In addition to the prefixed form, eisakouo, the unaltered form is also used of prayer that is “heard” /answered  (Jn.9:27, Jn.11:41-42, and I Jn 5:14-15.)
The use of akouo in admonitions to heed the word of the prophets (Lk.16:29,31; Mt.13:13-15 and parallels) certainly implies obedience.

The flavor of teaching/learning shows up in Mark’s comment (4:33) that Jesus spoke to his disciples “as they were able to hear (absorb?) it”.  In his discourse in Jn.15:15 Jesus tells the disciples “Everything I heard from my Father, I made known to you,” and later, speaking of the Holy Spirit’s ministry to them (Jn.16:13), “He will not speak on his own, but whatever he hears, he will say.”

That people who gathered to “hear” Jesus teaching probably could have been sorted into several categories, is evident in his frequent repetition of “The one who has ears to hear, had better listen / pay attention!” (This is often cast as a third person imperative:  please see that form explained in the Appendix.)  A similar intent may exist in the “voice out of the cloud” quoted in all the Synoptic Transfiguration accounts (Mt.17:3, Mk.9:7, Lk.9:35), “Listen to him!”  Coming as it does right after Peter’s grandiose offer to build a memorial, it could even be read as “Shut up and pay attention!”

Jesus may also be intending such a nuanced understanding of akouo when he warns, “Take heed how (pos) you hear!” (Lk.8:18, KJV).  Since it immediately follows the parable of the Sower, the response to what one hears is clearly in view.  The parallel in Mk.4:24 (also KJV), “Take heed what (ti) you hear” (neither manuscript cites any textual variants) seems more likely to be calling for discernment as to what is worthy of one’s attention.  Both are legitimate concerns.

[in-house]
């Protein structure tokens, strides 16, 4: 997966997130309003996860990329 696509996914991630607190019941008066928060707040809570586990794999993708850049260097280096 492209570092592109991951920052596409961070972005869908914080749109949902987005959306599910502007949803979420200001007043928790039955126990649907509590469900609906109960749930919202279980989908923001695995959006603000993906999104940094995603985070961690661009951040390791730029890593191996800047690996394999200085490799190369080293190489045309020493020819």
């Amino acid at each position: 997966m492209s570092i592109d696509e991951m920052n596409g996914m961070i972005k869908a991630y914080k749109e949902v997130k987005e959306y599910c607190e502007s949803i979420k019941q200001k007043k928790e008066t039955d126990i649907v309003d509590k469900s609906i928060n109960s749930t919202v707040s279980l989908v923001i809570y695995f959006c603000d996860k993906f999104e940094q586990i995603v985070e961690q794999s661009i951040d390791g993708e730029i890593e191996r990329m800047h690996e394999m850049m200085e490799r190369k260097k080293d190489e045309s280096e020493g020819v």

So this is one of those word studies that does NOT end up with neat categories or explanations.  Its value is rather to make us aware of greater breadth of meaning than we may assume in casual reading, and hopefully to encourage us to be selective in our hearing / listening, but to recognize also a call for response.

May we do so in faithfulness!

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Word Study #26 — “Truth”

December 15, 2009

“Truth” – aletheia is one of the words which, although already richly diverse in its classical usage, took on a whole new dimension in the New Testament.  Jesus’ use of the term in one of his “I AM” statements – Jn.14:6 — is as unique in literature as he himself is unique among people.  So as we pursue Pilate’s (probably cynical) question, “What is truth?” (Jn.18:38), it must be with the realization that, ever since Jesus walked the earth,  “truth” is no longer only a “what?”, but a “who?”, and one’s answer to that question determines the entire direction of his life.

The classical writers parallel many modern understandings of “truth”:
— honesty; the opposite of lying, falsehood, or pretense
— genuine, as opposed to artificial;  correct, as opposed to mistaken
— frankness or candidness in persons, as opposed to hypocrisy
–reality, as opposed to mere imitation, or, as in Plato, the “form” rather than a “shadow”
These are reflected in some of the New Testament uses of “truth” as well: in the idea of being “without deception” (Mt.22:16, Mk.12:14, Jn.4:23-24, Jn.8:40-46), or specifically “not lying or pretending” (Lk.4:25, 22:59, Mk.5:33, 12:32, Jn16:7, Rom.9:1, II Cor.7:14, 12:6, Phil.1:18,) among others.